I'm in a QA department of an internal development group. Our production database programmers have been building an SSIS package to create a load file from various database bits for import into a third-party application (we are testing integration with this).

Once built, it was quickly discovered that it had dependencies on the version of SQL Server and Visual Studio that it was created with, and had quite of few dependencies on the production environment as well (this is not an SSIS problem, just describing the nature of our setup).

Getting this built took several days of solid effort, and then would not run under our QA environment.

After asking that team for the SQL queries that their package was running (it works fine in the production environment), I wrote a python script that performed the same task without any dependencies. It took me a little over two hours (note that I already had a custom library for handling our database interaction), and I was able to write out a UTF-16LE file that I needed.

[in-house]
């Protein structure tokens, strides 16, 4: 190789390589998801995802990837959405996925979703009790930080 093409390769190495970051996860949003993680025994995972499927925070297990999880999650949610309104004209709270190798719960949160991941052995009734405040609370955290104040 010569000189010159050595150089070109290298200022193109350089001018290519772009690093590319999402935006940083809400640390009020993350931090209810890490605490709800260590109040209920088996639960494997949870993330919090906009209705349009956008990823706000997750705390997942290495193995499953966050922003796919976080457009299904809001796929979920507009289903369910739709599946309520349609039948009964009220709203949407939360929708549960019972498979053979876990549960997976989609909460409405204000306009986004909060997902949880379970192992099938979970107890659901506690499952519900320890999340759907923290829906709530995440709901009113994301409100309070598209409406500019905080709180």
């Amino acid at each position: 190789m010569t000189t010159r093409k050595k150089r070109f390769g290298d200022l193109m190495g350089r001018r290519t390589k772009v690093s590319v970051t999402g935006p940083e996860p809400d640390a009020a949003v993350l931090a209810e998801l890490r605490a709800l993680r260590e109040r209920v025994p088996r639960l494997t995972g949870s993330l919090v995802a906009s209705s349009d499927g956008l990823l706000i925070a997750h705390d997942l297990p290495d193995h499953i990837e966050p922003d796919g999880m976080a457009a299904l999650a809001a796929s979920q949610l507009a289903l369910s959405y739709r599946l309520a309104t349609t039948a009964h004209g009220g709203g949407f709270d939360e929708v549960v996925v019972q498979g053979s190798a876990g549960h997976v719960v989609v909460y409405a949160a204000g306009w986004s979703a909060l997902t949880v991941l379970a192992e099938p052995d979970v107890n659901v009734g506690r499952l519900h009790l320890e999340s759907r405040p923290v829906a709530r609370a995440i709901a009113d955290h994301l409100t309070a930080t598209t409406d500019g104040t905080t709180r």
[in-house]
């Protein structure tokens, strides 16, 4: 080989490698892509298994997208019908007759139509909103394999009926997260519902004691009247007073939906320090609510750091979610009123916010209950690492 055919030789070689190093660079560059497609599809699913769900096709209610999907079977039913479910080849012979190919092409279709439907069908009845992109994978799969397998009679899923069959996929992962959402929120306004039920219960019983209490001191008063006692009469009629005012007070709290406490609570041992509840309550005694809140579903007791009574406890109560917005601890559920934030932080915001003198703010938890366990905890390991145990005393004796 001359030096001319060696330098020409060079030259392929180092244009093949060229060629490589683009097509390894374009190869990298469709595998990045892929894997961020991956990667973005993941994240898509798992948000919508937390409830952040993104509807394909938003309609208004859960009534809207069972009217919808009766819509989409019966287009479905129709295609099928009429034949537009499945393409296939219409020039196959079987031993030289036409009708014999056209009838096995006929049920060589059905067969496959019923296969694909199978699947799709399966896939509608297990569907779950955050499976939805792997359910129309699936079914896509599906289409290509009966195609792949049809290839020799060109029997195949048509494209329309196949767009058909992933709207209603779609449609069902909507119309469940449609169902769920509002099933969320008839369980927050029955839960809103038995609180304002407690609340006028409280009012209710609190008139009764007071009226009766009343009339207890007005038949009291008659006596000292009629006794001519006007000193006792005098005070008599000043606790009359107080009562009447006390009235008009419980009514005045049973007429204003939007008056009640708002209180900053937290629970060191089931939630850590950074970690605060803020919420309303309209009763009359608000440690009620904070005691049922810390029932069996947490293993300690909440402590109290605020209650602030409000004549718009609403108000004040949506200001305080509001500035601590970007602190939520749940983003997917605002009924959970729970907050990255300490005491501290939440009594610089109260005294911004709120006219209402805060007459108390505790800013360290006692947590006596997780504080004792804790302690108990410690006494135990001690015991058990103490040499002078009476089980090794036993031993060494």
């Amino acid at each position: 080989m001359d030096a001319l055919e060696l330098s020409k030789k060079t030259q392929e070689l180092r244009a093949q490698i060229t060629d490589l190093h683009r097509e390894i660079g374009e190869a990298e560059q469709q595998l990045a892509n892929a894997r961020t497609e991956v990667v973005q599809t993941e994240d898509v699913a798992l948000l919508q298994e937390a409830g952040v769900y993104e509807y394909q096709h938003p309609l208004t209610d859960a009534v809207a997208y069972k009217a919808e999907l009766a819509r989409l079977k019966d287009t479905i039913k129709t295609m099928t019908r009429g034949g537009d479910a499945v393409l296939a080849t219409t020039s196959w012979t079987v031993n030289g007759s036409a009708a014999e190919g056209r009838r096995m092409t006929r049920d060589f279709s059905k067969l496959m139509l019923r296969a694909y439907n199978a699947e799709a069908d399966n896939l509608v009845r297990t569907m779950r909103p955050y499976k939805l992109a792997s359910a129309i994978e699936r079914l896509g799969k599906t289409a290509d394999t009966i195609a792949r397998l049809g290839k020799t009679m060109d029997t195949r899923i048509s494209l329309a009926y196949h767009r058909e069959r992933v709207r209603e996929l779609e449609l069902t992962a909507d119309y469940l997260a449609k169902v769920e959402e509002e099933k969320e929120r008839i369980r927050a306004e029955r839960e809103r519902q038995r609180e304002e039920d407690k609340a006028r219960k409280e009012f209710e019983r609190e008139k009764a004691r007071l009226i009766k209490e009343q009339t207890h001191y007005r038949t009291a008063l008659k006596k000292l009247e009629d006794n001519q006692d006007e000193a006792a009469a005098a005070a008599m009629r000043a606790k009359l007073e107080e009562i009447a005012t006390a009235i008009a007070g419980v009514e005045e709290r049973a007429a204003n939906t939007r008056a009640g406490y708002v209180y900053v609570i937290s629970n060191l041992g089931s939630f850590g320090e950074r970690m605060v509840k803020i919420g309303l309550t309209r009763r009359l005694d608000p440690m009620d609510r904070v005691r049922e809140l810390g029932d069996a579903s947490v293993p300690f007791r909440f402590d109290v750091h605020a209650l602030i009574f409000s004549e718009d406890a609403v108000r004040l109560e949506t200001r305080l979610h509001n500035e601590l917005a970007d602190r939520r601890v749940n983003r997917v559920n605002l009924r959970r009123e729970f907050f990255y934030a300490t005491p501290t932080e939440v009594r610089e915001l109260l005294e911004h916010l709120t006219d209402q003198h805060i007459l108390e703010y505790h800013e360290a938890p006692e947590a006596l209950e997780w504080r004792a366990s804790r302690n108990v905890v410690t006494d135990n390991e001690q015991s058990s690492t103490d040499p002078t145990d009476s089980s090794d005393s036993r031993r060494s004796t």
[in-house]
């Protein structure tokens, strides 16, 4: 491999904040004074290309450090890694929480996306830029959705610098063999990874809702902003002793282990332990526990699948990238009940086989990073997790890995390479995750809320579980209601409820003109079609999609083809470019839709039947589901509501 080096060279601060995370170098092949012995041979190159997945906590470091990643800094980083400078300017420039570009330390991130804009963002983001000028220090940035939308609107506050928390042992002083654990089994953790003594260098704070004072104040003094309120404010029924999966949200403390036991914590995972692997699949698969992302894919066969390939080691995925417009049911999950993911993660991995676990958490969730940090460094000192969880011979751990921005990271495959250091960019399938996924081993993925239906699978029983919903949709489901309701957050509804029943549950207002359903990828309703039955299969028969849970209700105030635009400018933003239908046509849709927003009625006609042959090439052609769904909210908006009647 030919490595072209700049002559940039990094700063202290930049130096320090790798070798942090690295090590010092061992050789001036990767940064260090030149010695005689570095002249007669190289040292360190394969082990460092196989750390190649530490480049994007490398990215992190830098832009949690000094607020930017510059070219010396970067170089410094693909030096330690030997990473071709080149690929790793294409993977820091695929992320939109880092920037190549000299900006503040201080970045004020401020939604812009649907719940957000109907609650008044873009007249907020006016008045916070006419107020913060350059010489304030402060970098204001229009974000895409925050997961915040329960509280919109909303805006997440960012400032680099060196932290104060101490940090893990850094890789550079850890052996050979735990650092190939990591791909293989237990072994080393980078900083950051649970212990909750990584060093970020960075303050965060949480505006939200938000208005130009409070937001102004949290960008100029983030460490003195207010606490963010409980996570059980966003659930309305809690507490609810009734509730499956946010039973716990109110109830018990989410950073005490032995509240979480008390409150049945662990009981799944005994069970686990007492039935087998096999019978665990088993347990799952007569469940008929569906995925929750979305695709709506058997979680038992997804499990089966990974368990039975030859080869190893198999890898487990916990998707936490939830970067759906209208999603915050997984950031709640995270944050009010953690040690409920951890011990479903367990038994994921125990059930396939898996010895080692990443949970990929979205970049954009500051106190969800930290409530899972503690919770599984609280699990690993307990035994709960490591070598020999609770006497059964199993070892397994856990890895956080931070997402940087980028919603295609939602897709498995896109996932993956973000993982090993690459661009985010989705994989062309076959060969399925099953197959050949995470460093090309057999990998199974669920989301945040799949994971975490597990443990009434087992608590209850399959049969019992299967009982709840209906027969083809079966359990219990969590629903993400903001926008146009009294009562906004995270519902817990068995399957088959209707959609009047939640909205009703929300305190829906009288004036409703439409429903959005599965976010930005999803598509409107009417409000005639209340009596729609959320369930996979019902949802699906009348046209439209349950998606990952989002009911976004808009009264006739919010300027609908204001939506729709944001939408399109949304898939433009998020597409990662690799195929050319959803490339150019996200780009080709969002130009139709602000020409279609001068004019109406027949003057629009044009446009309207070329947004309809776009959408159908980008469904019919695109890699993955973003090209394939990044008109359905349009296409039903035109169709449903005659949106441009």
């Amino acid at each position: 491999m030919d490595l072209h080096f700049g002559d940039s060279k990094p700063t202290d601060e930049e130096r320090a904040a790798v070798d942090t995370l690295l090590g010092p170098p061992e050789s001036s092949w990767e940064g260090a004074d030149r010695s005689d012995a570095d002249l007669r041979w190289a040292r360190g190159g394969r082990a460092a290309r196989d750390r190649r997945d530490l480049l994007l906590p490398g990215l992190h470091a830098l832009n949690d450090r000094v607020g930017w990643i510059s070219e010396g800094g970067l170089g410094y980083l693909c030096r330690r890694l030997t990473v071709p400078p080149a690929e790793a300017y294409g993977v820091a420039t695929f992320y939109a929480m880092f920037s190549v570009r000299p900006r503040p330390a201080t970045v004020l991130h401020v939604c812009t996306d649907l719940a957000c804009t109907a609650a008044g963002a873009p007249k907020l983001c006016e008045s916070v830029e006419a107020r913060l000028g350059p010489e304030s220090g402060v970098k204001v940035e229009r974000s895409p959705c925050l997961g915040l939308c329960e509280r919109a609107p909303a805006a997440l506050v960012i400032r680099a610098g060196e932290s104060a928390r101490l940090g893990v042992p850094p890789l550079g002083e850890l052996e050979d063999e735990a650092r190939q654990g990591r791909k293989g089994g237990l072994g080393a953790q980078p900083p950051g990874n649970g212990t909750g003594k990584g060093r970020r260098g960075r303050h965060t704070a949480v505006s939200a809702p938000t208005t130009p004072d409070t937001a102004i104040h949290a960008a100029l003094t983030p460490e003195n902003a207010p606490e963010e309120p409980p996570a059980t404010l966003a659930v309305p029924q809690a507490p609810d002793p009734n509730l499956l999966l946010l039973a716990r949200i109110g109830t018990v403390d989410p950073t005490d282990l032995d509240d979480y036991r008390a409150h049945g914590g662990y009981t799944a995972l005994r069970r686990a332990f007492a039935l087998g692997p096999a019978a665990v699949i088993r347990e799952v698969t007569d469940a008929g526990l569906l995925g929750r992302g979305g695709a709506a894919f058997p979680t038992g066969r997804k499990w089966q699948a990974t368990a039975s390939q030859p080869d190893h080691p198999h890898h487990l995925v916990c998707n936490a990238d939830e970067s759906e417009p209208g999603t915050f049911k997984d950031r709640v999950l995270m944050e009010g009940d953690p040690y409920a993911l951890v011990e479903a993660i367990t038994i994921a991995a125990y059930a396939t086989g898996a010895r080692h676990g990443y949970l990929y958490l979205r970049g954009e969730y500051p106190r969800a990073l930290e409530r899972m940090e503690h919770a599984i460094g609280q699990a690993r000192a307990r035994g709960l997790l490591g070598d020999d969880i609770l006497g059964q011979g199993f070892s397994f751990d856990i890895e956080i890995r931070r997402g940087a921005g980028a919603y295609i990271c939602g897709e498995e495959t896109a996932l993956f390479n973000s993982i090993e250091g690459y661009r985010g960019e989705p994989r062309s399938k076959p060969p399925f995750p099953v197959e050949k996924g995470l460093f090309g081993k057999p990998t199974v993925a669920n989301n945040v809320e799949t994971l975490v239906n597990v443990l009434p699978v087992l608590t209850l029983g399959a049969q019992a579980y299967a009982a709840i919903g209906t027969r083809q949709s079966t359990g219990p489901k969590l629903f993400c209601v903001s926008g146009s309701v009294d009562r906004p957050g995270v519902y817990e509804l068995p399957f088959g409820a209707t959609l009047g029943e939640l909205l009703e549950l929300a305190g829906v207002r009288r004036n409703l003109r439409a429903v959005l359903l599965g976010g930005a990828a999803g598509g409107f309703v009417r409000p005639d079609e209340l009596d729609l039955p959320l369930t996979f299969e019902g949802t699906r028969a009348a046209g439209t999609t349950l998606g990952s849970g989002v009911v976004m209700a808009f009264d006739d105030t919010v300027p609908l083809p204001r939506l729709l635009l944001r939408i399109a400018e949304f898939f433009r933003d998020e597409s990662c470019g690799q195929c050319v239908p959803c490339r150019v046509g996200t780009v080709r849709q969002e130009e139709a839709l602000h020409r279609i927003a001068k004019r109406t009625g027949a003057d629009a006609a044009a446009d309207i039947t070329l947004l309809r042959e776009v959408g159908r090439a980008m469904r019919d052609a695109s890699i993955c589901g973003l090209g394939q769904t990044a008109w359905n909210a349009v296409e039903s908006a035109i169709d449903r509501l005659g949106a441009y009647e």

Now, our production database programmers are not SSIS experts, but they use it a fair bit in their workflows -- I would readily call all of them competent in their positions.

Thus, my question -- given the time it appears to take and the dependencies on the versions of SQL Server and Visual Studio, what advantage or benefits does an SSIS package bring that I may not see with my python code? Or a shell script, or Ruby or code-flavor-of-the-moment?